SWIPE… SWIPE… SWIPE…
I THEN HOVER OVER AN INSTAGRAM VIDEO BUT THEN CHOOSE TO
SWIPE… SWIPE… SWIPE…
CONGRATULATIONS to the person who created the video that I eventually clicked!
OK, they got me to click BUT this is only the beginning of the challenge facing content creators…
How long will my attention span last once the video begins????
Before you read on, I would like to ask you to answer the following question in my poll:
Click on almost any music video today & you will see videos with insanely rapid cuts and endless varieties of camera angles. See Lady Gaga below for example:
The average shot length (ASL) according to VashiVisuals (Nedomansky, 2017) of Lady Gaga‘s Paparazzi is 0.8 seconds and that is long compared to Metallica‘s Enter Sandman (below) with an astounding ASL of 0.3 seconds……. CRAZY!
Gone are the days of Fred Astaire and the ONE SHOT videos…. OR ARE THEY?
With over 300 hours of video uploaded to YouTube EVERY minute & on average 8 Billion daily video views on Facebook (Smith, 2018), ALL creators of content face the ever challenging task of getting our attention and once they have our attention they then need to keep it (Weatherhead, 2014).
In an “age of acceleration” (Keen, 2018), Ads are getting shorter (Sweeney, 2018), videos are containing the vital facts within seconds to keep us engaged (Weatherhead, 2014), Snapchat is the norm (Naughton, 2017) and our need to do 100 things at once on our myriad of devices (DiNucci, 1999)(Cited in Allen, 2012) is adding to the already diagnosed “instant gratification” (Weatherhead, 2014) culture largely driven by our internet consumption.
“Instant gratification” (Weatherhead, 2014)
Arlen Kantarian, former chief executive of the United States Tennis Association, comments in a recent article (Clarke, 2018) that even the sports world are discussing how to “speed up play, given the shorter attention spans” of spectators.
I can openly say that I am a consumer, as Hetzel (2002)(Cited in Cova and Cova, 2012) illustrates, that has adopted a hedonistic approach to the way I seek to immerse myself in consumptive experiences (Cova and Cova, 2012).
“Consumers no longer have a complex about seeking pleasure through consumption” (Hetzel, 2002)(Cited in Cova and Cova, 2012)
What does the research say about our attention spans?
So many large publications (TIME Magazine, The Telegraph, The Guardian, The New York Times) all discussed this study. However, a BBC radio program, 2 years after the study was released queried some of the sources included in the study and uncovered that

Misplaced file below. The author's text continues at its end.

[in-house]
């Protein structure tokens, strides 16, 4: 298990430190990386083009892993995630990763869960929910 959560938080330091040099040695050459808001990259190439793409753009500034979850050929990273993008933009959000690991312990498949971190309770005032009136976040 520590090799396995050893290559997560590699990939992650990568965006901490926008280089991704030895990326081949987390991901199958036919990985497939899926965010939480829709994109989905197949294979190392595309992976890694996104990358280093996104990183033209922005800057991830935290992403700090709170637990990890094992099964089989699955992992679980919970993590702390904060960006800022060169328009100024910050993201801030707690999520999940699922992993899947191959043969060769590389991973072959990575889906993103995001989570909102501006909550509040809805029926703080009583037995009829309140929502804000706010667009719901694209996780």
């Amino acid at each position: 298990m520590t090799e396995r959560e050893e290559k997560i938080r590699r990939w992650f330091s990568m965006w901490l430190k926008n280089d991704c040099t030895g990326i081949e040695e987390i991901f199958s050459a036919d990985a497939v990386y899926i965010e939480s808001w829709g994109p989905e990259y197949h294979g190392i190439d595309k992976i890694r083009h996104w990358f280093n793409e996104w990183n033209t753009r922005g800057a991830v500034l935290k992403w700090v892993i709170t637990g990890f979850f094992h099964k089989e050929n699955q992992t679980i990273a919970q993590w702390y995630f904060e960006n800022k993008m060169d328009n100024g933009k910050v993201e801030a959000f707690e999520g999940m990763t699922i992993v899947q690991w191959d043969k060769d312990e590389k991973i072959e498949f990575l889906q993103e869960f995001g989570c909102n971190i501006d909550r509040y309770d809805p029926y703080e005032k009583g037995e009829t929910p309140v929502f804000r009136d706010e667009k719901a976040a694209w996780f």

“the figure that everyone picked up on – about our shrinking attention spans – did not actually come from Microsoft’s research. It appears in the report, but with a citation for another source called Statistic Brain” (Maybin, 2017)
The journalist – Simon Maybin – couldn’t track down any record of the research to back up the statistics that EVERYONE decided to focus on.
Open University Psychology Lecturer, Dr Gemma Briggs, who specialises in studying human attention disagreed with the Microsoft study and commented that the amount of attention we apply to what ever it is we are doing will vary from what is being demanded of us at that moment (Maybin, 2017)
Also, just to point out, the BBC article also ripped up the age old myth surrounding gold fish and their apparent lack of memory or short attention spans… Ironically, Professor Felicity Huntingford points out that neuro-psychologists and scientists actually use the fish species as “a model for studying memory formation” (Maybin, 2017).
Although some of the sources involved in the Microsoft publication have come under scrutiny, TIME Magazine highlights an interesting point suggested by Microsoft that our
“weaker attention span may be a side effect of evolving to a mobile Internet” (Microsoft, 2015)
Microsoft did make some wonderful conclusions about how our abilities are improving at processing information (Microsoft, 2015) and they suggest that marketers (which is really anyone who wants something seen) need to, NOW MORE THAN EVER, “defy expectations, leverage rich media and movement to grab attention” (Microsoft, 2015).
As we can ALL testify, it is so easy to swipe away, click somewhere else or open another page.
Perhaps our attention spans haven’t decreased…
Perhaps we have become accustomed to a high level of instant engagement in a world of instant gratification…
Perhaps we have always needed things to GRAB OUR ATTENTION but there are now endless pieces of content fighting for our attention…
So the research doesn’t necessary prove that our attention spans are dwindling…. it’s just that we have got quicker at deciding what we like, what we want & if we are willing to invest our limited time in engaging with the content… Instagram have just introduced IGTV with a 1 hour video limit (Systrom, 2018) so our attention spans mustn’t be doing too bad as our Digital Culture continues to evolve through our fetish for technology (d’Arnault, 2015).
Whether you AGREE or DISAGREE that our attention spans are dwindling, why not find out how your attention span is doing?
The UK version of Psychology Today offers visitors to their site the opportunity to test their attention span in a short self-completed questionnaire. The test is made up of 10, mostly Pre-coded Open questions. The site makes a point of mentioning that the test is “intended for informational and entertainment purposes only” (Psychology Today, 2018) so its basically a bit of informative fun!
My results are below….. HAVE A GO YOURSELF – CLICK HERE FOR THE TEST